Supreme Court Appeal News
The Internet Is Not A TelevisionThe Citizens Internet Empowerment Coalition (CIEC), a broad coalition of library and civil liberties groups, online service providers, newspaper, book, magazine and recording industry associations, and over 56,000 individual Internet users, represents the entire breadth of the Internet community. The CIEC was assembled in February of 1996 to challenge the CDA on the grounds that the Internet is a unique communications medium, different from traditional broadcast mass media which deserves broad First Amendment protections.
Unlike television and radio, which has a limited channel capacity and affords viewers little control beyond the channel button and the on/off switch, every Internet user is a publisher with the capacity to reach millions of people at very low cost. Individual Internet users also have tremendous control over the content they receive online, and can prevent their children from viewing objectionable material, whether sexually explicit or otherwise, by employing inexpensive and easy-to-use blocking and filtering technologies which can filter based on the individual tastes and values of parents, not the federal government.
By imposing broadcast-style content regulations on the open, decentralized Internet, the CDA severely restricts the first amendment rights of all Americans and threatens the very existence of the Internet itself. Although well intentioned, the CDA can never be effective at controlling content on a global medium, where a web site in Sweden is as close as a site in Boston. The CIEC case is based on the argument that the only effective and constitutional way to control children's access to objectionable material on the Internet is to rely on user control.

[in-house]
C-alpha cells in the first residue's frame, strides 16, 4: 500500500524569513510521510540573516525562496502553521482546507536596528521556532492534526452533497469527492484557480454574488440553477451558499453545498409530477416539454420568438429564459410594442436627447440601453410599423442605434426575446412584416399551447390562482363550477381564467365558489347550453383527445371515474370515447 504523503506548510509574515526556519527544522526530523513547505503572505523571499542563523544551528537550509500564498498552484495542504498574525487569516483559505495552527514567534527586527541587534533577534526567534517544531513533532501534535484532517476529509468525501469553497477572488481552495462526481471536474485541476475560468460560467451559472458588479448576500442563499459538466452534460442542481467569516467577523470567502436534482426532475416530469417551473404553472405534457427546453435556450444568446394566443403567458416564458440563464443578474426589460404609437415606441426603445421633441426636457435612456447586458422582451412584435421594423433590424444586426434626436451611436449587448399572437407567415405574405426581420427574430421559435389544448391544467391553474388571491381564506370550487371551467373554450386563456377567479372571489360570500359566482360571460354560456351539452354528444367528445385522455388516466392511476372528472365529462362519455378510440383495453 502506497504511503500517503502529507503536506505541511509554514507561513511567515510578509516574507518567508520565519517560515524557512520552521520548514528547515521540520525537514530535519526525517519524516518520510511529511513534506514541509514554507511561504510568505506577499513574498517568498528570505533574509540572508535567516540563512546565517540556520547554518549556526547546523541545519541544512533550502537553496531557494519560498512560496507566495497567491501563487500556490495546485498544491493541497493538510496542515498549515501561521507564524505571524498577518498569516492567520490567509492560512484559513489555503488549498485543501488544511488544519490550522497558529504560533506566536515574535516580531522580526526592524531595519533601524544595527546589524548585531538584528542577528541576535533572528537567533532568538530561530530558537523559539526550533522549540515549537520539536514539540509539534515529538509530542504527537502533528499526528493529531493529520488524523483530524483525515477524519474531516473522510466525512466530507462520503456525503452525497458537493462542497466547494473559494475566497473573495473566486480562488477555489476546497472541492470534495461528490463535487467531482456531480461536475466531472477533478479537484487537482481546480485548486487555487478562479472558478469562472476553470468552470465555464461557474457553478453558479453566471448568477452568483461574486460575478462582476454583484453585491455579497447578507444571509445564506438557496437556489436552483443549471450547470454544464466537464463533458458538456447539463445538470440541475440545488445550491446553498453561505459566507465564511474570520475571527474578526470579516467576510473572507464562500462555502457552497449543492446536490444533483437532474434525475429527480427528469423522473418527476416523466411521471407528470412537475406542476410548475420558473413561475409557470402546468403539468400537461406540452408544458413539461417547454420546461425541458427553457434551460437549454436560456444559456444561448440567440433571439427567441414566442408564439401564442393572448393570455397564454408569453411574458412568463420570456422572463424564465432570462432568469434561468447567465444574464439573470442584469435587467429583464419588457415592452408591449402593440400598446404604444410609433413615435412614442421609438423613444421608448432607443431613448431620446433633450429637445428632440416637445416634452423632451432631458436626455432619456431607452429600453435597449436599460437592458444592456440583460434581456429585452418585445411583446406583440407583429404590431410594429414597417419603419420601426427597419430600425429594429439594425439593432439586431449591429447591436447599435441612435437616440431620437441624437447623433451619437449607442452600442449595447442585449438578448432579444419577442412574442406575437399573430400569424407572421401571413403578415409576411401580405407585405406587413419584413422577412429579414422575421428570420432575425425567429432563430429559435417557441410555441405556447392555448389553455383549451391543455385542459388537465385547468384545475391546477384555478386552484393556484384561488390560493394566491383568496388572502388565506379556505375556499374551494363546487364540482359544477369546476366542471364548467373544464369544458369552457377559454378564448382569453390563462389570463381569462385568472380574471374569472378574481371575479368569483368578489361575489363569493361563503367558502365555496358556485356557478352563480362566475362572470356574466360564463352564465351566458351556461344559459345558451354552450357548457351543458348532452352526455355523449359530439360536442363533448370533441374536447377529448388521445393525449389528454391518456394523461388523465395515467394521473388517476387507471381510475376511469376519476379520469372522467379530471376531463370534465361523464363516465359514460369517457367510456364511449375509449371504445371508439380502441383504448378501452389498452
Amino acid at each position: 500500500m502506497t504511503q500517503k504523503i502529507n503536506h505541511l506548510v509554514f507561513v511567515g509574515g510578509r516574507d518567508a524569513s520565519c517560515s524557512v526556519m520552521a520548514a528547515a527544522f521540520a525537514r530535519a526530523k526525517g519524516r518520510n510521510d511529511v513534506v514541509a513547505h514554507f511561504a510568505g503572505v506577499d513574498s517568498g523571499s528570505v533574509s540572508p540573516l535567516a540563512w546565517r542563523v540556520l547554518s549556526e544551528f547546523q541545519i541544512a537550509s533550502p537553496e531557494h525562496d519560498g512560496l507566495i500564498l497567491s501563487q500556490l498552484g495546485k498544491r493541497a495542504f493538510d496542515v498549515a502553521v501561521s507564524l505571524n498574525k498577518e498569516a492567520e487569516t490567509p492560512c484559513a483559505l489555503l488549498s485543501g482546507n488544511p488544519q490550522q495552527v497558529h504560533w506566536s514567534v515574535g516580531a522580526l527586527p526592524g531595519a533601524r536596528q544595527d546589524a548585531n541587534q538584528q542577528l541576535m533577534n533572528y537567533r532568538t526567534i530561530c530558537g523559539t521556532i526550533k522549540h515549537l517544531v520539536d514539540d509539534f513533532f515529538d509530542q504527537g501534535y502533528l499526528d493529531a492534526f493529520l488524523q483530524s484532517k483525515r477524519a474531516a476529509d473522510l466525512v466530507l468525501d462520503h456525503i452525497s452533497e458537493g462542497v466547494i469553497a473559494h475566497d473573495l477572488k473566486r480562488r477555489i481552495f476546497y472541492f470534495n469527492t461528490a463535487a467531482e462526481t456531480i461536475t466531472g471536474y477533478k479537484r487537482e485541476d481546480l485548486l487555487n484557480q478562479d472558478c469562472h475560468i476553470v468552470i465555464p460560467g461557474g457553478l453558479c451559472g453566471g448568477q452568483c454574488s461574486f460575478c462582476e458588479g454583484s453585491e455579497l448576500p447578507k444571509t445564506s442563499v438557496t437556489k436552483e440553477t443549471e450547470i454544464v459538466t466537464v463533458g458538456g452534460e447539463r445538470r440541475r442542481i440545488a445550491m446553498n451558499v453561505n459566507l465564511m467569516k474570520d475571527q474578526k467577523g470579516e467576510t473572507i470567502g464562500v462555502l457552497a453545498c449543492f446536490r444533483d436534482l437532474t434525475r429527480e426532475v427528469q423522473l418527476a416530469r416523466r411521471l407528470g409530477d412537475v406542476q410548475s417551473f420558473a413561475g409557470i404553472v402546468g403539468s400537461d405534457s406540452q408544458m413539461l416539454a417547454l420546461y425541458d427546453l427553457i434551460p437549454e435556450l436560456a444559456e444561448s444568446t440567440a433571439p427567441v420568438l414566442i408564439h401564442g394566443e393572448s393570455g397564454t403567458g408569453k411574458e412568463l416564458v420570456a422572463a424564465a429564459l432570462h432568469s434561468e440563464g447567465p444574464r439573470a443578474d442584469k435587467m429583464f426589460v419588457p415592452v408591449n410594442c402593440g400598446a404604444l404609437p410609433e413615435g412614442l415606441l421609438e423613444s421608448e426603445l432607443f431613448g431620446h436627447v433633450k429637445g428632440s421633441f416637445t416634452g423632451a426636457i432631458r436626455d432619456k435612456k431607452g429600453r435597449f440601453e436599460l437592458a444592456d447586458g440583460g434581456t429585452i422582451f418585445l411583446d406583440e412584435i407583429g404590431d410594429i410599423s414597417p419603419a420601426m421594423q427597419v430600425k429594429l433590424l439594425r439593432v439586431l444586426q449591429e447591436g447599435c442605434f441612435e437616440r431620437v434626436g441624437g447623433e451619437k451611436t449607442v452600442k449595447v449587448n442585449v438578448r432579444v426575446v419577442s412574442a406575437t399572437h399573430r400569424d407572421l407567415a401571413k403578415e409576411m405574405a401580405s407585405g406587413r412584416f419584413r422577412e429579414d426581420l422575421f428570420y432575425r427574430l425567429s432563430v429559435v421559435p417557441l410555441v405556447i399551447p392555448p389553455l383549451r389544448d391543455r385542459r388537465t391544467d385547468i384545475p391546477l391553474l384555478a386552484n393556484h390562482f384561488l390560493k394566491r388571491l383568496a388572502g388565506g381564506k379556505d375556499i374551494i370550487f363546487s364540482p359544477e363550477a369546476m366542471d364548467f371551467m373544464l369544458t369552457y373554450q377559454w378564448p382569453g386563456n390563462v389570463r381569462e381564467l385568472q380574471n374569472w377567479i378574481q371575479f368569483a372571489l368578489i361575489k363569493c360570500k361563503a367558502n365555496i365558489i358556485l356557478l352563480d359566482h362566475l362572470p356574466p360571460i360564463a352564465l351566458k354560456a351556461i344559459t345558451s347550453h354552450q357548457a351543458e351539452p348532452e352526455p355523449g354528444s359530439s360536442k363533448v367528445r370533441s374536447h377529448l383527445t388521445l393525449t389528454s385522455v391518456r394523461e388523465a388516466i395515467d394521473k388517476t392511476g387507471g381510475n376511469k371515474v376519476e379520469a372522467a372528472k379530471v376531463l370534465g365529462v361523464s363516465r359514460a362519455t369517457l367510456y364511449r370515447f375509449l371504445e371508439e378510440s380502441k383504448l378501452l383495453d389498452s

It is also important to note that the CDA is not about child pornography, obscenity, or using the Internet to stalk children. These are already illegal under current law. Instead, the CDA prohibits posting "indecent" or "patently offensive" materials in a public forum on the Internet -- including web pages, newsgroups, chat rooms, or online discussion lists. This would include the texts of classic fiction such as the "Catcher in the Rye" and "Ulysees", the "7 dirty words", and other materials which, although offensive to some, enjoy the full protection of the First Amendment if published in a newspaper, magazine, or a book, or in the public square.
The outcome of this case will have a tremendous impact on the future of the First Amendment in the information age.
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